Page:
A wooden church probably existed here before the Norman Conquest, the stone church was probably built in the 12th century with the rest of the church following in the century's after. Originally in Berkshire the church is now part of Oxfordshire and is part of the Churn Benifice. I had visited the church in the past so but on the last occasion the door was locked .
St Andrews is along Church close not far from the village preaching cross
Going to the opposite end of the churchyard gives a good view of the bell tower
Walking round the South side shows the South Aisle
and a small extension with entrance porch
Down to the East you can see the massive chancel window
at the base of which are a few old graves
on the South Aisle roof is this gargoyle
and a few more further along.
Being as old as it is the churchyard as some nice old headstones and a couple of tombs
of which this is the most prominent
The tomb is to the Phillips Family and the inscription though easy enough to read is obscured by the railings round the outside
The rest of the churchyard has headstones scattered around
or if you go to the east end you can see a few more
This time the church was open
which looks to an organ loft
Some other features you can see in the church like these carvings on the chancel arch
though I like this one most
I moaned about the chancel window having no stained glass well either side of the chance are these windows
Like this to David Michael Alexander Wedderburn
The name Loader stuck out like a sore thumb to me as I noted one Will Loader on St Marys in Wallingford, he was lord mayor there in 1653
The Humphrey memorial
Listing the fallen in two wars. Interesting to note that the second war had more casualties, usually it is the other way round.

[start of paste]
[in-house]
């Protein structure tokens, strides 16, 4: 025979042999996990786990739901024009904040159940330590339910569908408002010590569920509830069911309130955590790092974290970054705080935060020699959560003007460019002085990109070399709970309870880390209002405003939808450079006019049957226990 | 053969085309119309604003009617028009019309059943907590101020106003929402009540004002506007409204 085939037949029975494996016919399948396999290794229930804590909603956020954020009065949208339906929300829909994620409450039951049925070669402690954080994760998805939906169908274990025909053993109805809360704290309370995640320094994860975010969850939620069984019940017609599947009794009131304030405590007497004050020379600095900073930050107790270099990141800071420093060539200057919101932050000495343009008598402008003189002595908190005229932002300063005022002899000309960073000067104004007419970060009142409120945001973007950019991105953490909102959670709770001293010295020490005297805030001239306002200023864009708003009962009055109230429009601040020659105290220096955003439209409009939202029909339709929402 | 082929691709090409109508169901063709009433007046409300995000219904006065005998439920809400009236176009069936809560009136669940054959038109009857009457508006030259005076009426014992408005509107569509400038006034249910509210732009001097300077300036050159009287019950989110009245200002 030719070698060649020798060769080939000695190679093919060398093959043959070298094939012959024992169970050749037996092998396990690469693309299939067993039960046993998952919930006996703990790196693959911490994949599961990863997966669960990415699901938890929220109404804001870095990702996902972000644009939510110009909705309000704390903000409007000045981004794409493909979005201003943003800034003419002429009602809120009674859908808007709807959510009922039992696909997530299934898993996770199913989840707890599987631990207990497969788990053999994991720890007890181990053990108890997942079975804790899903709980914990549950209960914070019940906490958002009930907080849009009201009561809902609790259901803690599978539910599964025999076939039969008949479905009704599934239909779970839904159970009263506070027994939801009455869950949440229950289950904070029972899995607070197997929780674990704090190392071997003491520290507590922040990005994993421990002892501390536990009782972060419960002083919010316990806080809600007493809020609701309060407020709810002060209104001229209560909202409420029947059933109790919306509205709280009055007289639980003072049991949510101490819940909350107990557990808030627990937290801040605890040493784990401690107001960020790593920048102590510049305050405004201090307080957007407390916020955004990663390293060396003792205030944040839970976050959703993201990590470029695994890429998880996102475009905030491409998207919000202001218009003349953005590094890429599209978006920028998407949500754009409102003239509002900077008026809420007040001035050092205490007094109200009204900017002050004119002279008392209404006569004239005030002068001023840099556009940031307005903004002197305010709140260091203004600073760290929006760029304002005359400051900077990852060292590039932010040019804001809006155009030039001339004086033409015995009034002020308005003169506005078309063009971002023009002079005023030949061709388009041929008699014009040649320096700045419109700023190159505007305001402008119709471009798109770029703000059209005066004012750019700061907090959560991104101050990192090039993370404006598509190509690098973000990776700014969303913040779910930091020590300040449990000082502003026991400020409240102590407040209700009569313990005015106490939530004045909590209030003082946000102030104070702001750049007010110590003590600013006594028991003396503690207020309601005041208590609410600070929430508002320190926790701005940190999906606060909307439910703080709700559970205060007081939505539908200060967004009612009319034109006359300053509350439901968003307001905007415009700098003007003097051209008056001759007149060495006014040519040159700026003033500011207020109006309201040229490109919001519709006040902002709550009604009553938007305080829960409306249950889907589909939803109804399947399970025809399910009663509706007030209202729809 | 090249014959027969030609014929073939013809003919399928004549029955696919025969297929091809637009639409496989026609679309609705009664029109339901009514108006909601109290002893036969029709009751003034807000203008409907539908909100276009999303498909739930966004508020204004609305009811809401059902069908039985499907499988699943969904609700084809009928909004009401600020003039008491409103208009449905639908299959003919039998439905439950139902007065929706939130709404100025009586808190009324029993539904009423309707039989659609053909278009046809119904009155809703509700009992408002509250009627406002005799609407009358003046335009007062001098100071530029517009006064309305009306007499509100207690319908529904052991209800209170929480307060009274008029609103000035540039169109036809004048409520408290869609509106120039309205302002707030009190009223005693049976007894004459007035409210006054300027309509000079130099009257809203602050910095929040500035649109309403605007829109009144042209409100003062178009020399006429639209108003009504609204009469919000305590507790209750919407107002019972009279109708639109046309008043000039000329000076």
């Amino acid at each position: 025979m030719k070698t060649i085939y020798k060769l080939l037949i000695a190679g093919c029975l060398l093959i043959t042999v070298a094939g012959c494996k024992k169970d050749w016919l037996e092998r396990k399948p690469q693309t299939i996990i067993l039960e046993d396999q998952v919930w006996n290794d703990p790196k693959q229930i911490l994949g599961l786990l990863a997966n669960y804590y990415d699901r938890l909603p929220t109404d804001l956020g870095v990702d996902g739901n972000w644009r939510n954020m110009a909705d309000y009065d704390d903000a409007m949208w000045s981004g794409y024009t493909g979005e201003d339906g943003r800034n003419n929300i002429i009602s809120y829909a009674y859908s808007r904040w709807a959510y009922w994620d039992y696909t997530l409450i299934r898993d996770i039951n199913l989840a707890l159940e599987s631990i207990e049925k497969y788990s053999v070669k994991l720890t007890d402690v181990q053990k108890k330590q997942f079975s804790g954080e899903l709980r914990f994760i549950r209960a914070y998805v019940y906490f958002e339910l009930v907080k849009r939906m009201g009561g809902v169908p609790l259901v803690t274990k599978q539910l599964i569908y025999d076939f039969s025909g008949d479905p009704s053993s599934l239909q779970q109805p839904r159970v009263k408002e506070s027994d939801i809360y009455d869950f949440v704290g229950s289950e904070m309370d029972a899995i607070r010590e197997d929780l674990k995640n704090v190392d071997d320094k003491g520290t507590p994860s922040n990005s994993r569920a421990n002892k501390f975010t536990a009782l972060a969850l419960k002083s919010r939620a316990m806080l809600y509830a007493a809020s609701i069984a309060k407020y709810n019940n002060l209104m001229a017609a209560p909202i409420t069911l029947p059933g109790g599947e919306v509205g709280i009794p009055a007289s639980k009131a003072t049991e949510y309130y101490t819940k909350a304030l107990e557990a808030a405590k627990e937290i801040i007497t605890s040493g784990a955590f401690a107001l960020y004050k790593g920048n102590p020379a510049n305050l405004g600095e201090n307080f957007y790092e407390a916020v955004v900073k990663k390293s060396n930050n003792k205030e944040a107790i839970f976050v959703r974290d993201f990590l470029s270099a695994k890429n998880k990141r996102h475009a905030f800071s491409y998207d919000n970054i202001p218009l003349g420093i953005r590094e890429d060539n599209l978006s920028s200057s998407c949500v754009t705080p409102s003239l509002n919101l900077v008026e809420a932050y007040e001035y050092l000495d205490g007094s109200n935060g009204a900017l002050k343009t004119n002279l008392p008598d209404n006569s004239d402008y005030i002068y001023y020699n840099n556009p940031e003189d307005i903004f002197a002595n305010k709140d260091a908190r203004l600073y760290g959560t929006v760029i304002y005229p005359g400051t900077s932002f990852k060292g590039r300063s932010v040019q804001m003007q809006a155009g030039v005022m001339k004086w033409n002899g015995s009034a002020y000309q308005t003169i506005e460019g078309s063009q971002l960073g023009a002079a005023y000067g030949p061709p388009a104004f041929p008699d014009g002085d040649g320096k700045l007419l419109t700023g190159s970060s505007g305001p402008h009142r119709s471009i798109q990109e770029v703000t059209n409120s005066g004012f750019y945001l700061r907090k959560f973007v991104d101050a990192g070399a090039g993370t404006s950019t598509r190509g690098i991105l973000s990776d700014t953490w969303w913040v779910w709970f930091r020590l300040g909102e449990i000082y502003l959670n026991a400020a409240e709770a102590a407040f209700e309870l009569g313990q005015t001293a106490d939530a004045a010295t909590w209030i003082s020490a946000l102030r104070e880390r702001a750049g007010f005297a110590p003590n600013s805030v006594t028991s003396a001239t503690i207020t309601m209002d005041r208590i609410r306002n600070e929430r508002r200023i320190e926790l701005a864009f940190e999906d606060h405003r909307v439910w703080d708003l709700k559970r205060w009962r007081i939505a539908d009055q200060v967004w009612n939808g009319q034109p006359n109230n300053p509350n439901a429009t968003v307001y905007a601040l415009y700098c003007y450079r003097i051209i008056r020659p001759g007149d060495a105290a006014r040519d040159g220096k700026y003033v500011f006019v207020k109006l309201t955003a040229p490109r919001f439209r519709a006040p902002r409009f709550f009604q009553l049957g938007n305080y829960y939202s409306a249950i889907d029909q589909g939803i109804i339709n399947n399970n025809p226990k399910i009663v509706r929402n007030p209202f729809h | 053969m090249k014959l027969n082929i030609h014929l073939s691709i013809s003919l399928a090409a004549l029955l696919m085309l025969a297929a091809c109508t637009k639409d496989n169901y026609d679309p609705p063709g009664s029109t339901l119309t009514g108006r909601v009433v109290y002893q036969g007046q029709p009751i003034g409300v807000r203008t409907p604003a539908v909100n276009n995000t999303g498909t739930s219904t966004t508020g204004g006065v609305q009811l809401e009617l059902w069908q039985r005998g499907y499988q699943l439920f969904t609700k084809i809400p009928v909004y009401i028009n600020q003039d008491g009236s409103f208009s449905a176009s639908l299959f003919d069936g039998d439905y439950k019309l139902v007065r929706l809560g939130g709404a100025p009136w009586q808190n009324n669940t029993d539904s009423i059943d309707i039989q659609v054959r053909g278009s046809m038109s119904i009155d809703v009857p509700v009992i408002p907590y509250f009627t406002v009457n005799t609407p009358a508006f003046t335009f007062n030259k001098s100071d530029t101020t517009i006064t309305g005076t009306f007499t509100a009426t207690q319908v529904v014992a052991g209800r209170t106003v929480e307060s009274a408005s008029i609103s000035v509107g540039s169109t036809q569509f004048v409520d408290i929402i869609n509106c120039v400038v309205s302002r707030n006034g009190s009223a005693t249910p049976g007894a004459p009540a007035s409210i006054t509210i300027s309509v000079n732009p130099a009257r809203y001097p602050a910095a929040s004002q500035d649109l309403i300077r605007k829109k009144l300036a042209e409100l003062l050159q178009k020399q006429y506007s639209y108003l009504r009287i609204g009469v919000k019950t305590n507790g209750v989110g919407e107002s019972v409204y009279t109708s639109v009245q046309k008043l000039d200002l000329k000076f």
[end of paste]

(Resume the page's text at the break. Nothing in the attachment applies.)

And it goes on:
The plaque on the left is in the vestry along with the memorial on the right
Going in the North aisle you walk across this slab on the floor then looking up the aisle you seem a few more to the Loder Family
Looking along the North Aisle you can see a huge coat of arms
Here we look along the South aisle to the west end
another looking through to the chancel
The arches on the South
and North side of the church look impressive as well
and you cannot forget the Mothers Union who do some beautiful needlework on the kneelers
I have to say that I was very pleased to be able to see inside St Andrews and that the church had not been spoiled like many when they have been reordered. Rather than chairs replace the old pews with chairs they had new pews made. The church seems to have a good congregation as on the day of my visit they were having a light lunches which was home made soup & bread, the lady who seem to be organizing it said I should stay. I wish I had done by the time I got home.
One last thing to my old mate Cliff who rings the bells here I did like the church, just would have liked to see the bells in the tower sometime and see if they are any better than the Buckets at my local one.